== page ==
How to Clean a Sugar Glider {Can They Get Wet?}

Have you ever tried to clean a sugar glider? Would you like to know how to clean a sugar glider without getting hurt, making them feel scared or getting them sick?

There is so much to mention that I needed to write this article in order to clear up a few misconceptions.

Please take a moment to scan through the major points here. You sugar glider will thank you for it.

How to Clean a Sugar Glider

By using a warm, moist towel to gently rub the glider, you can clean a sugar glider. Shampoo and soap are not required.

Some of the stickier contaminants could also be easier to remove with the use of a gentle toothbrush. Remember to keep them near to you so they can stay warm until they are completely dry since else they risk becoming sick.

There is no need for sand baths or running water. Because they are not used to being wet, this delicate animal might become ill as a result.

Can You Bathe a Sugar Glider?

No. Do not put your glider in the bathtub or sink full of water. They are naturally clean creatures that groom each other and will groom themselves to keep clean.

Sugar Gliders will urinate and defecate on you when you attempt to bathe them. You may also get nipped at as they try to defend themselves.

I’m sure you have seen or heard people bathing their sugar gliders but the risk of sensitive gliders getting sick from remaining damp or the stress from this unnatural ordeal is not worth it in my opinion.

How Do You Clean a Sugar Glider That Smells?

When sugar gliders consumes high protein meals such as live insects, they develop a stronger odor. Overall, you can clean a sugar glider with:

  • damp cloth
  • wet wipe
  • soft toothbrush
  • spot cleaning 

Understand that they will still carry a bit of a musky odor. This is coming from their scent glands and pores especially with diets consisting of crickets and roaches.

Reduce live or dried insect feedings and notice if your sugar gliders smells less.

Do Sugar Gliders Need Sand Baths?

No. Your sugar glider is not a rodent and doesn’t require dust baths. This is not the same situation as a hamster, gerbil or chinchilla. Dust baths cause respiratory issues for sugar gliders who do not clean themselves this way.

They are groomers and take care of each other in their social groups without the need for sand or water to clean themselves.

You can use spot cleaning with a cloth or wet wipe. I also use a soft toothbrush if I see a stain on their coat. Be gentle and remember that less is more when it comes to cleaning a sugar glider.

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Do Sugar Gliders Like To Get Wet?

No. Regardless of whether you use a wet or dry shampoo, your sugar glider should not require a bath because it should remain clean enough on its own.

Sugar gliders are unlike some of our other small animal pets in the sense that they do not engage in the practice of taking dust baths and should not require their owners to bathe them on a routine basis.

Sugar gliders are susceptible to a variety of diseases, including fungal infections, if they become wet. In the event that your sugar glider does become wet, you will need to dry them well and eliminate all traces of water or moisture.

How to Clean Sugar Glider Cage

Once or twice a month, I give the cage an extensive cleaning and sanitization from top to bottom. When we get to this step, I remove the pan and the cage outdoors so that I may scrub everything thoroughly.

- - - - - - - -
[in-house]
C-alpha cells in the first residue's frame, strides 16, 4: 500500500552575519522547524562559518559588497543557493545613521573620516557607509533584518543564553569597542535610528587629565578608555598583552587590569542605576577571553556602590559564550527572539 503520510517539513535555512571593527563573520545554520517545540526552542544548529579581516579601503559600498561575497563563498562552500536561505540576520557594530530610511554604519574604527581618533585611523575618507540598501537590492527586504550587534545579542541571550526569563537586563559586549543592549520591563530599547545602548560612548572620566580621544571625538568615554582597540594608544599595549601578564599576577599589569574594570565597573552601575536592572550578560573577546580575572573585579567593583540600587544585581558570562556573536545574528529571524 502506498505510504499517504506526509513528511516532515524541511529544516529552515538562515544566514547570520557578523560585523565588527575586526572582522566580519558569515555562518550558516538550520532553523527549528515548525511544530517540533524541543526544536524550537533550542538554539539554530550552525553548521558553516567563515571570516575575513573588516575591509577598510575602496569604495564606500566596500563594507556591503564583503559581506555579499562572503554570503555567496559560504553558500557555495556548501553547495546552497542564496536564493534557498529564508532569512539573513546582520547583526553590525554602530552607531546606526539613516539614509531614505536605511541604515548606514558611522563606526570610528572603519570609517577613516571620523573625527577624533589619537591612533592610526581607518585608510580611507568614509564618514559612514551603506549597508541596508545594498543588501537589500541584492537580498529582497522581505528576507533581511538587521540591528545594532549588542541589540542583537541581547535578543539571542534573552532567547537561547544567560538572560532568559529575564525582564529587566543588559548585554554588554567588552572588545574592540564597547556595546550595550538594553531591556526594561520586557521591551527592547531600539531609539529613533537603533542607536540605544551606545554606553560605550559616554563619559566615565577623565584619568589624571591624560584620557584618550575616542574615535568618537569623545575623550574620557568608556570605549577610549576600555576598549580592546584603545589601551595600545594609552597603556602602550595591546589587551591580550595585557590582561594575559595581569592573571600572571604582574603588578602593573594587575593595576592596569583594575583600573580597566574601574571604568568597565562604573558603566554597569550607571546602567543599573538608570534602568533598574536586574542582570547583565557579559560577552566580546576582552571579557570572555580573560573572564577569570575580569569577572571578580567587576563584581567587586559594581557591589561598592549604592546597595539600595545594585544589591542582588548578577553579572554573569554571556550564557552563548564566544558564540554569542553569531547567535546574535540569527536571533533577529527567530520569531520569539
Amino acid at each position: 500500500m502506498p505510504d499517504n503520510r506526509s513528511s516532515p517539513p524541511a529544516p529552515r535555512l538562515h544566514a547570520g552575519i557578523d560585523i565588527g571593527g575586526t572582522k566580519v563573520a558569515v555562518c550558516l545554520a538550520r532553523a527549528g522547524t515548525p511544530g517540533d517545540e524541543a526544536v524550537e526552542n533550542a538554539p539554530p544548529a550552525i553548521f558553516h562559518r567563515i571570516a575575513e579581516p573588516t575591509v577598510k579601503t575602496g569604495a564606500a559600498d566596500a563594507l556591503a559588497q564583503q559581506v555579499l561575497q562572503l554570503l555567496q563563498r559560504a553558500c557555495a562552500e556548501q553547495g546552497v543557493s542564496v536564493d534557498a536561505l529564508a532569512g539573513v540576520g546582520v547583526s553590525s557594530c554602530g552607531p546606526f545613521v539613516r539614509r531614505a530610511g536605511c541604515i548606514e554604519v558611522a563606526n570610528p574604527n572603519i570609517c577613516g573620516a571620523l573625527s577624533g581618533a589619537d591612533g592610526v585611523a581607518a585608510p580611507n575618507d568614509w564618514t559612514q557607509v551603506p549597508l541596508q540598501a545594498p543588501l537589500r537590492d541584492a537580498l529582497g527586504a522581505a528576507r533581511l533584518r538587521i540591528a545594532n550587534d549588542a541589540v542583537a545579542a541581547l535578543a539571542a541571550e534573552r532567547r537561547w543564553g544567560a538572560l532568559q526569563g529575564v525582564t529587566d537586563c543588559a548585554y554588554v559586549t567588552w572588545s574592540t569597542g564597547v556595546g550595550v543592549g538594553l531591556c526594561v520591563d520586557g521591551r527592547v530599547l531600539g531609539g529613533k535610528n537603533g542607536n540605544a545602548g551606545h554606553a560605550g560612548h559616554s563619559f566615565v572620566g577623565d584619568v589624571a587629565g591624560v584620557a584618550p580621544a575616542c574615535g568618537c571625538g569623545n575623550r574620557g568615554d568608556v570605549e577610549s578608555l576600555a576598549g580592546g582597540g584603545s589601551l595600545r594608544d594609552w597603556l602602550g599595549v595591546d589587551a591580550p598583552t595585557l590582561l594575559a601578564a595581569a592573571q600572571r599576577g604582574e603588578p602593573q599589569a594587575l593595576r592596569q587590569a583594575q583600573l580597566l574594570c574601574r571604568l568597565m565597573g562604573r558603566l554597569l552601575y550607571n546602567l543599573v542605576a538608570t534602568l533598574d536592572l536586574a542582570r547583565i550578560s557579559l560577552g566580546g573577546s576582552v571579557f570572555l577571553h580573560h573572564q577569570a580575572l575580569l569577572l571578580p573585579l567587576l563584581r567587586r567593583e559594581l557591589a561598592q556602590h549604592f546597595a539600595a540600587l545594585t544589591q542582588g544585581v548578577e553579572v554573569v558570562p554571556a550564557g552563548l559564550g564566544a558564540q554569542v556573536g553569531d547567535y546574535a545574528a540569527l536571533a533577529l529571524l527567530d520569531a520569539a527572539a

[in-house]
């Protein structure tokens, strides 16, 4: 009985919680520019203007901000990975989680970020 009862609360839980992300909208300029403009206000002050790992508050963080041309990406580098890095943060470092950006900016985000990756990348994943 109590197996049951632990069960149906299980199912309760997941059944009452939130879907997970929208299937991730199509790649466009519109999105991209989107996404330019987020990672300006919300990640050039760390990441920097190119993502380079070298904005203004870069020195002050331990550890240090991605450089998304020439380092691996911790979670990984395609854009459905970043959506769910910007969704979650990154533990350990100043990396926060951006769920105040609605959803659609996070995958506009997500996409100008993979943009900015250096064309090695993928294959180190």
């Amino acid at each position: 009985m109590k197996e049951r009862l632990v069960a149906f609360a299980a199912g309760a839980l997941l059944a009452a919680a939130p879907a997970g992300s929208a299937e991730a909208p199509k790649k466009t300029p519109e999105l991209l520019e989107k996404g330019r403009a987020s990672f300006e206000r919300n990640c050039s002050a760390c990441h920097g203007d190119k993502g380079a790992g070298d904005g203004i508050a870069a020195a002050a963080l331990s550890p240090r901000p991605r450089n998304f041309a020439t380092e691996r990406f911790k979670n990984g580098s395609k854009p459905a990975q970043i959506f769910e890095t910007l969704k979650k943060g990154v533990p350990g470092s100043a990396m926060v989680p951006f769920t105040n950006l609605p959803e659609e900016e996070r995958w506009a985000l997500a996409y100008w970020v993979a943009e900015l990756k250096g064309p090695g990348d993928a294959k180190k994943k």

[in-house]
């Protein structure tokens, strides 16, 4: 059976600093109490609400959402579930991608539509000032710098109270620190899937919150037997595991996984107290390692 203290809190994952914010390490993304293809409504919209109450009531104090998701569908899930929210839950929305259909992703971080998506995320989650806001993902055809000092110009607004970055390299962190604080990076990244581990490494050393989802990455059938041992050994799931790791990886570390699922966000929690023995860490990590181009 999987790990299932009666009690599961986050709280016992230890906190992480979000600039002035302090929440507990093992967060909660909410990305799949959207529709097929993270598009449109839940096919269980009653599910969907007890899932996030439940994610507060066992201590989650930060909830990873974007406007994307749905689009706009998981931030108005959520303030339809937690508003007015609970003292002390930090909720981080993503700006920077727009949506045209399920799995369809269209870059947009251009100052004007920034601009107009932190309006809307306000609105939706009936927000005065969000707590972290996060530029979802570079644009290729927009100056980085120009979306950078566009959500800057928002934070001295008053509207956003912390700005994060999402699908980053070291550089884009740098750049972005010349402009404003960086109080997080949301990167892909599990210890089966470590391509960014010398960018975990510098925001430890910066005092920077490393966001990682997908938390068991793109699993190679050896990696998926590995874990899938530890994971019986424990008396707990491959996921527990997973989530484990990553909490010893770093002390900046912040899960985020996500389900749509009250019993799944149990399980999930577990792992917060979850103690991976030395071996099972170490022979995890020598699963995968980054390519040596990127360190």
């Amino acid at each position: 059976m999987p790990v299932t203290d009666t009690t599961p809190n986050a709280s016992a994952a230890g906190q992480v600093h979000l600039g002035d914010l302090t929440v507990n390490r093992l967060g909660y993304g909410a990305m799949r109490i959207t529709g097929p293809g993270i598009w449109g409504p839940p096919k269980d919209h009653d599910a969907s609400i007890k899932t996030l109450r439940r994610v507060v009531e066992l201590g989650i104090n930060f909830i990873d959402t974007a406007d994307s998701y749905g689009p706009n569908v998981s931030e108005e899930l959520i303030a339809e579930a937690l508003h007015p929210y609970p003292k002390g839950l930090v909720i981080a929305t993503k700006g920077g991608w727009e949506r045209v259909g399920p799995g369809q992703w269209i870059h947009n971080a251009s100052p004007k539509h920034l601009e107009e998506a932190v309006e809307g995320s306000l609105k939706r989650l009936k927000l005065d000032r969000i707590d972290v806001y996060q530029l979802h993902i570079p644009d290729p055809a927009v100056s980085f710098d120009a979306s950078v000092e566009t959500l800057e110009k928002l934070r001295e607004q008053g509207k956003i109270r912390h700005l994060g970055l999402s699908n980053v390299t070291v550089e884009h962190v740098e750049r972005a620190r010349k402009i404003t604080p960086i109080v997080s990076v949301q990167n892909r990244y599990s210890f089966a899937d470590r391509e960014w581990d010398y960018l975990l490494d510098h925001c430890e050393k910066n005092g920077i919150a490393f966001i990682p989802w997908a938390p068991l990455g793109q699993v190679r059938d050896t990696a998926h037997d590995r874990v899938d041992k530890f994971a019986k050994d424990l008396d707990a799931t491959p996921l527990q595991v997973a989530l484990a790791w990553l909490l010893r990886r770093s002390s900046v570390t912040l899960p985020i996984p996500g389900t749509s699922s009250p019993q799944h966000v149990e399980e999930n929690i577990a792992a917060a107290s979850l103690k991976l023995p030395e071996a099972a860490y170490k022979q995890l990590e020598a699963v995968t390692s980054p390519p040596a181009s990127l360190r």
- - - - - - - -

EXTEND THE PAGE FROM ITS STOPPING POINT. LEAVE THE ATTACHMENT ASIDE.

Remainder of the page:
When you do this, obtain a pail of  hot, soapy water, and make sure that you fully go through everything. After that, give it a good spraying with the hose, making sure to get into every corner and washing it very thoroughly.

When you have finished cleaning the cage, use a sterilization spray to give it a thorough spraying all over:

  • the entirety of the cage
  • both sides of the waste tray
  • every toy
  • dish
  • bottle
  • any fake plants

How To Clean Sugar Glider Pouches

When it comes to cleaning your bonding pouches, cage blankets, or any other objects in the cage made out of fabric, a simple rule of thumb to follow is to just toss them in the laundry once per week or so.

This goes for any other materials in the cage made out of cloth as well. Because the bonding pouches, cage accessories and bonding blankets are all made from fleece, the recommended method for cleaning them is to use a gentle washing cycle with cold water and to avoid using bleach.

When it comes to drying them, a standard dryer set to a low heat setting should work just fine.

How To Keep Sugar Gliders Clean

Make sure they poop and pee properly to avoid unpleasant scents all day.

  1. Most of the time, as soon as you begin taking sugar gliders out of their cages, they begin emptying their stomachs.
  2. Make sure there are always a number of baby wipes nearby the cages.
  3. Release the sugar gliders  one at a time if there are at least two in the cage.

You’ll see that as soon as they’re outside, their little bellies are triggered to begin emptying the waste contents.

The baby wipes ensure that they don’t make a mess all over the place while also encouraging their tummies to empty their contents.


Do sugar glider smell? I say yes and you will get used to it. There are some tings you can do to reduce the odor as we mentioned above.

Even if they are spot cleaned, sugar gliders will always have a natural, musky odor. Nonetheless, following the proper diet will help to lessen this odor. Also, you should thoroughly clean a sugar glider’s cage every 2-4 weeks.


Thank you for visiting for the best information to help you enjoy the life of your pocket pet companion in a fun, safe & healthy way.


My name is Anna and I work full time in my local pet shop where we sell many animals that I write about on this site. I love all animals and love writing about them.